Most cardiovascular centres in Canada do not meet the American Heart Association recommended goal of a door-to-balloon time of less than 90 minutes. A 2005 report showed this target time was achieved in only 45% of patients.18 In 2004, the Cardiac Care Network of Ontario recommended implementation of a prehospital bypass protocol to reduce time to reperfusion by transporting patients with STEMI directly to the nearest catheterization laboratory. The model was implemented in Frontenac County in April 2005. This study was designed to assess whether the institution of such a protocol would be effective in reducing hospital door-to-balloon times.
Kingston General Hospital is within an academic health sciences centre that provides primary and the sole secondary cardiovascular (catheterization) laboratory services to a regional population of 150 000.
Rapid access percutaneous coronary intervention protocol
Frontenac County EMS, in conjunction with the Departments of Emergency Medicine and Cardiology at Kingston General Hospital, implemented a rapid access PCI protocol in April 2005. In our study, we included patients transported by Frontenac EMS whose primary complaint was chest pain of less than 12 hours duration and who had a prehospital 12-lead ECG with a computer reading of "acute MI." Paramedics contacted either the cardiovascular laboratory directly (weekday hours 08:00-16:00) or the base hospital physician (evenings 16:00-08:00, weekends and statutory holidays) to activate the PCI protocol. If the cardiovascular laboratory was immediately available on the patient's arrival at the hospital, EMS would proceed directly to the laboratory. After hours, or if the catheterization team was delayed, the ED team would receive the patient and initiate standard STEMI care. In both study phases, primary PCI was the standard for definitive care of STEMI. Cardiovascular laboratory resources remained unchanged before and after protocol implementation.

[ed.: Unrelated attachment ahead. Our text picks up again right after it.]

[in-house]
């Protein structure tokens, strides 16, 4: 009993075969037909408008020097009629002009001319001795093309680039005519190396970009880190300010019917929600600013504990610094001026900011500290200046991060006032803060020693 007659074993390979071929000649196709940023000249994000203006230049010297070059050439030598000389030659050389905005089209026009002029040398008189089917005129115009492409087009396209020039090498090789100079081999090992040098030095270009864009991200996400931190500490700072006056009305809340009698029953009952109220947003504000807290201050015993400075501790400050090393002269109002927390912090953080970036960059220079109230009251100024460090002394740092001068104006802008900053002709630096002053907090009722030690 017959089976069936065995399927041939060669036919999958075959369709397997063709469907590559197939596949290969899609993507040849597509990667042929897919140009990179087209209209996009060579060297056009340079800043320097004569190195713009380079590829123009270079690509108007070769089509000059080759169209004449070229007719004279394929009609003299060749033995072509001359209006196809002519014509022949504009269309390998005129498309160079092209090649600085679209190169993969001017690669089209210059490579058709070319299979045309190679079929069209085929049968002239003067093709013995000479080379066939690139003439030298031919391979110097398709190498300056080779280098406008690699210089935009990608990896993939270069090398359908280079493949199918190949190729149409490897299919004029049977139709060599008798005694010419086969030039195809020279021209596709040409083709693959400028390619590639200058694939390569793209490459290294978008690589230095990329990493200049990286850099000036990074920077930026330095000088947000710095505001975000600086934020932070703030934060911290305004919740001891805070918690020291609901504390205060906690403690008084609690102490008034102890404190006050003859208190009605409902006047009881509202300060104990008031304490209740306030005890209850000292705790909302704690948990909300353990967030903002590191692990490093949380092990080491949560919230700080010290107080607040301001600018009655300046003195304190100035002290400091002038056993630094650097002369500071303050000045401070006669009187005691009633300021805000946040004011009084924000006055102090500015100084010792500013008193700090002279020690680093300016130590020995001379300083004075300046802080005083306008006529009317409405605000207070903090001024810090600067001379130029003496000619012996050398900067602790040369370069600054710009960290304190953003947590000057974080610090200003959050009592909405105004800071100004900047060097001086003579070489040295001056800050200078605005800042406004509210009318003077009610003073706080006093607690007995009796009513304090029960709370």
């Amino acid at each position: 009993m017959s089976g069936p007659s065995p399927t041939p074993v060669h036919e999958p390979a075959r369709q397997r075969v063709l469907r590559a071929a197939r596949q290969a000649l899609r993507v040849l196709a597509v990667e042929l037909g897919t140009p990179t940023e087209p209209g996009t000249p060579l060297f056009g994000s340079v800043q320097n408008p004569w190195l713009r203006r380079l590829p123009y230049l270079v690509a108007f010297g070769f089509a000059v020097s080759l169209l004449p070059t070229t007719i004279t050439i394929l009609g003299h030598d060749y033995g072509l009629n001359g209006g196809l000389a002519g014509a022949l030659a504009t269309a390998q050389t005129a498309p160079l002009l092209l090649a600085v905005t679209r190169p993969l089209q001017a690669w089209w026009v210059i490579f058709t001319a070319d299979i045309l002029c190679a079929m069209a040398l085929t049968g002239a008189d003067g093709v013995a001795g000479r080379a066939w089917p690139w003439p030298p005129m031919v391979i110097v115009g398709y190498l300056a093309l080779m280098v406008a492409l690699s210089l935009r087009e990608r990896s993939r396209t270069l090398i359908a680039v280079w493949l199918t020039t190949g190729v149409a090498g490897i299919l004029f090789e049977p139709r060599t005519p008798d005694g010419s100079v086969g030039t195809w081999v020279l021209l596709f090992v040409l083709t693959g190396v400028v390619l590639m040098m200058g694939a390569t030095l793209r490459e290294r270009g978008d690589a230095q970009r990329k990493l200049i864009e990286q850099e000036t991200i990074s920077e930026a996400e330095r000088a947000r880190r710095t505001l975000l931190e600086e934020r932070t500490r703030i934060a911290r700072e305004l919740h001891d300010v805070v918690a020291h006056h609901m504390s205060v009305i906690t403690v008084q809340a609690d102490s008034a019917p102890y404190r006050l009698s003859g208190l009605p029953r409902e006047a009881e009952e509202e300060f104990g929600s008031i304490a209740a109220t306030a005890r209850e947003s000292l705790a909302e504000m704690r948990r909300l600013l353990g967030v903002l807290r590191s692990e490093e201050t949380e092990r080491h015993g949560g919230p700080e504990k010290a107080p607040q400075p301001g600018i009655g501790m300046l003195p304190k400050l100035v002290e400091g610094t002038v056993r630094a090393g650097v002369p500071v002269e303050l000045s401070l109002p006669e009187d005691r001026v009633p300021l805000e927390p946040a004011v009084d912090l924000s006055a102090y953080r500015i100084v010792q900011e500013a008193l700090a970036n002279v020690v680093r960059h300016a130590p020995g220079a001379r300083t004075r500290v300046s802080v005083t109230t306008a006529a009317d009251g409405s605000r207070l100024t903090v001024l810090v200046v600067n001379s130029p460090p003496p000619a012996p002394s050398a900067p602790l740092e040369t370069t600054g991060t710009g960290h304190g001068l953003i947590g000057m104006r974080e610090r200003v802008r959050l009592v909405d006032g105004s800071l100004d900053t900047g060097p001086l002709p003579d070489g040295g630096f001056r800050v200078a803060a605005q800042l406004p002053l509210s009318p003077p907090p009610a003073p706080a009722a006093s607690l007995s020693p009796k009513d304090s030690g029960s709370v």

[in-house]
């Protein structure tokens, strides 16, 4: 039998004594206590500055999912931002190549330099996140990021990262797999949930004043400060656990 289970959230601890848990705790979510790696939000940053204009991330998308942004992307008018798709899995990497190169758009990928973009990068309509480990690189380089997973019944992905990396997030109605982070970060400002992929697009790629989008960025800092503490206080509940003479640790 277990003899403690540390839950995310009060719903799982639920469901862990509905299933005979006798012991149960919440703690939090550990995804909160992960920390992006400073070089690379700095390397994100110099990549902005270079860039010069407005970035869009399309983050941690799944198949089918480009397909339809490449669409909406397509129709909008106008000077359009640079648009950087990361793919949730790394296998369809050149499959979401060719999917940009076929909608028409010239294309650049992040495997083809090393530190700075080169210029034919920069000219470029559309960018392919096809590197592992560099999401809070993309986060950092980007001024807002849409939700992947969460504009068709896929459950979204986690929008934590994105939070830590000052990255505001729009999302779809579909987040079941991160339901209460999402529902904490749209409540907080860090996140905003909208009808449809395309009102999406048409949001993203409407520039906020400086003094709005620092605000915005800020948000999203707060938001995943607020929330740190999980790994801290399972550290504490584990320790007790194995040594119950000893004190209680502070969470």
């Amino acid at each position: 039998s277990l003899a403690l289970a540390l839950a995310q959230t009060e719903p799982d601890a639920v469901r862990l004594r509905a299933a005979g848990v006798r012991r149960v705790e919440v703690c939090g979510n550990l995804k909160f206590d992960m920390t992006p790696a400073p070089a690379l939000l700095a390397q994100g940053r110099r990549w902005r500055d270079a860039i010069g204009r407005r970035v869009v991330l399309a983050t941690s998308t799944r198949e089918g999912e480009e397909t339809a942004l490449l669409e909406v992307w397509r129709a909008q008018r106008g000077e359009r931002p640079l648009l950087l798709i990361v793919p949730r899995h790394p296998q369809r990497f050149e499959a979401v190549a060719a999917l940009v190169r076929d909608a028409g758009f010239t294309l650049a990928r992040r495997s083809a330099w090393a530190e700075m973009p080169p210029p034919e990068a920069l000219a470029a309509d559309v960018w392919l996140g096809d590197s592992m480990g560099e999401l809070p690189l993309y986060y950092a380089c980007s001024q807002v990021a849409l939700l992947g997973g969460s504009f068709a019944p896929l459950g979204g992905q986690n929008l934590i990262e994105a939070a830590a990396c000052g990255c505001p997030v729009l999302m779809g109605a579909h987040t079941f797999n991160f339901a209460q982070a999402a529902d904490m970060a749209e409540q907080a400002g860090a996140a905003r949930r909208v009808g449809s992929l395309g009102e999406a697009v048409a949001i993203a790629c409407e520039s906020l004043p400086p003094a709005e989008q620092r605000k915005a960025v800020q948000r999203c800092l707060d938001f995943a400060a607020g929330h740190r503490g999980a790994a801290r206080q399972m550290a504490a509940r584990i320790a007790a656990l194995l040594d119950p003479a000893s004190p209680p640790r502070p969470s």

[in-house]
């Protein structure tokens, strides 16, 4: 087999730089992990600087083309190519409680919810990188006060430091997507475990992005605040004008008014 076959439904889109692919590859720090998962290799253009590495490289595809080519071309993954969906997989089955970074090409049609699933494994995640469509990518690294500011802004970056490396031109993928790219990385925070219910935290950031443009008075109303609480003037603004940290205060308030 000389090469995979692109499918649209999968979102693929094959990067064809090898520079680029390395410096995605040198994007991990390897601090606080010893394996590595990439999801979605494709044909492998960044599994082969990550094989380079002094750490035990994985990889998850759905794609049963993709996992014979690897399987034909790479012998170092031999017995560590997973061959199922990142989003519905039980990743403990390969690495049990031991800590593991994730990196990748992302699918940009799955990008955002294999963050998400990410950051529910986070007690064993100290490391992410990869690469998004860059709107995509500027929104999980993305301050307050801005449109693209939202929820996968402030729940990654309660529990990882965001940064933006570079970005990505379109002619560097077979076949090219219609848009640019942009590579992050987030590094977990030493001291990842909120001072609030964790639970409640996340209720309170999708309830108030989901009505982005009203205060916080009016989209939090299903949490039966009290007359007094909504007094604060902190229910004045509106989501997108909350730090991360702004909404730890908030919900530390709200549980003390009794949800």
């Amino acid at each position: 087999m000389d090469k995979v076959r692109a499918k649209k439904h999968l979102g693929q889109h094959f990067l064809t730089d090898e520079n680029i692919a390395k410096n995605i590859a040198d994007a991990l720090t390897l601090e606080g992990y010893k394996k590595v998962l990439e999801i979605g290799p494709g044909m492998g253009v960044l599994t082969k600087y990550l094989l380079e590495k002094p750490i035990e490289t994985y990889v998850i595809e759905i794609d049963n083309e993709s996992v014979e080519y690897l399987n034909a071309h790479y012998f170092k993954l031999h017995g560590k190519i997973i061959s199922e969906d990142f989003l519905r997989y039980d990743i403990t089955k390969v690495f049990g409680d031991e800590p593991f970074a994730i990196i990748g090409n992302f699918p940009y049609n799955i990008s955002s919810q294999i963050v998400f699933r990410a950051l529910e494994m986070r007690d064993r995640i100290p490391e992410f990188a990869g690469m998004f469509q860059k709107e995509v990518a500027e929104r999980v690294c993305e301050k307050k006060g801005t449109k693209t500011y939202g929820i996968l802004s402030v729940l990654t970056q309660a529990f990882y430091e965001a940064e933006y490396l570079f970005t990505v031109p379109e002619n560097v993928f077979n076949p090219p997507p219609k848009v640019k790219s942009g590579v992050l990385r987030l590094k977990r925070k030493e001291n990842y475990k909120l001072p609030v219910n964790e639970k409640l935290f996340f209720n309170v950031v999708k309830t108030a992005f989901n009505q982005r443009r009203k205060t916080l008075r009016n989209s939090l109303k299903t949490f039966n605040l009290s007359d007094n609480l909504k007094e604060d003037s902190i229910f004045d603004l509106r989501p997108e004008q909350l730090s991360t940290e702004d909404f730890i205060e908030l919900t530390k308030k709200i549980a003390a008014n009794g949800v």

We excluded patients with atypical presenting complaints (e.g., respiratory distress, abdominal pain) and those who were transferred from peripheral hospitals for primary or facilitated PCI (i.e., thrombolysis at a peripheral site) from the study. Prior to implementation Frontenac County basic and advanced care paramedics received 6 hours of training on the 12-lead ECG diagnosis of STEMI criteria and 2 hours on the proposed PCI protocol. We allowed a 2-month window for the paramedic learning curve after implementing the protocol. Regional paramedics received their PCI protocol training over the months preceding the official implementation date, which resulted in some patients being managed under the protocol before official implementation. These patients were included in the preimplementation phase in our analysis. Prehospital-12-lead ECG was obtained using a LifePak 12 defibrillator/monitor (version 130, Physio-Control, Inc.) and software.